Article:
“I wish we were Montgomery County. Montgomery County, every year, is funding their DDA providers $13 million,” said Council Vice Chair Dannielle Glaros. “For perspective’s sake, in this year’s budget, for the first time, our department of social services will be receiving $3.6 million from the county. Last year it was less than $3 million. Our budgets are not the same. Our financial resources are, sadly, not the same.”
She said the $9 million required to bring parity is “clearly a very heavy lift” for this county.
Glaros has been the council’s point person on this issue, and amended the bill just before the vote to make it more palatable. The amendment narrows the scope of the waiver so it only applies during the time between the county’s next wage hike on Oct. 1, 2017 (up to $11.50 per hour) and when the state increases its minimum wage to $10.10 on July 1, 2018. This allows the providers time to adjust to the increase, and also gives the county additional time to convince the state to provide more money to the providers so they do meet county minimum wage.
“This council and the (County Executive Rushern Baker, III) Administration have worked together with the developmental disabilities community to work toward solutions that would allow us to float above water while we continue to fight at the state level,” Davis said.
Glaros explained after the county passed its minimum wage increase, the state lowered the wage factor for DDA providers from 30 percent to 22 percent. She said if the wage factor were returned to the 30 percent level, the providers would be in compliance with county wage laws without the waiver being necessary.
“I think there’s a real opportunity for us to push for the wage factor to be at 30 percent. Because you all are right: you deserve the best care. You deserve people who are providing for you and are not thinking about leaving for another job,” she said during the hearing. “The wage factor should not be at 22 percent. The wage factor should minimally be at 30 percent, and it should be higher.”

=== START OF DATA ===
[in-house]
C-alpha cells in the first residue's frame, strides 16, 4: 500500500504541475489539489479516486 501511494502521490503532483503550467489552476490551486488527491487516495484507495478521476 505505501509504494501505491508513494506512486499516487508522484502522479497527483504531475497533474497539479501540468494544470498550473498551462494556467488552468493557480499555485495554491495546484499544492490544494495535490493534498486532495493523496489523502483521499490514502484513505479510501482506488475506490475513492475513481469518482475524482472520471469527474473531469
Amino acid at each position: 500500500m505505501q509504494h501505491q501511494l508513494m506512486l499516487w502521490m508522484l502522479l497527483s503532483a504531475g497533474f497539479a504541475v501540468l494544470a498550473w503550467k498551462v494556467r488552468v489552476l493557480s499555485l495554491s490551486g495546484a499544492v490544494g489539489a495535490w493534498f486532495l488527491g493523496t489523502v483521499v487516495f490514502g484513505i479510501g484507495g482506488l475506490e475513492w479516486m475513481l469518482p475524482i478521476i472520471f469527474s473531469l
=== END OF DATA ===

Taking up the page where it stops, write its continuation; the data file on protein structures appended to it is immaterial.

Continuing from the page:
All members of the council agreed the state should provide more money, but Lehman and Patterson disagreed that the waiver was the right short-term solution.
“I think it’s just unreal that we are even here talking about it,” Patterson said. “It treats groups differently, and I think once you go down that road you’re headed in the wrong direction.”
“I do not think a waiver is the way to go,” Lehman said. “It’s an economic justice issue and I can’t support an approach like this.”
Malone at The Arc said his organization will work with the county to push for more funding from the state, but providers are hurting from the low pay now.
“What the county doesn’t seem to realize is that the impact is happening now. I certainly feel that our leaders, who are responsible for a $3.6 billion budget, can put aside something, $1 million or $2 million, to protect these individuals,” he said.
County officials maintain that the county’s structural budget problems and inability to increase tax rates prevent it from pledging funds. Meanwhile, the state of Maryland can raise tax rates and is running a budget surplus, council members pointed out.
“This is not to pass the buck, but someone talked about us coming up with more revenue. The fact is the state of Maryland has the ability to raise revenue. We do not here. We cannot raise revenue, we cannot raise taxes, without putting the question on the ballot,” Lehman said.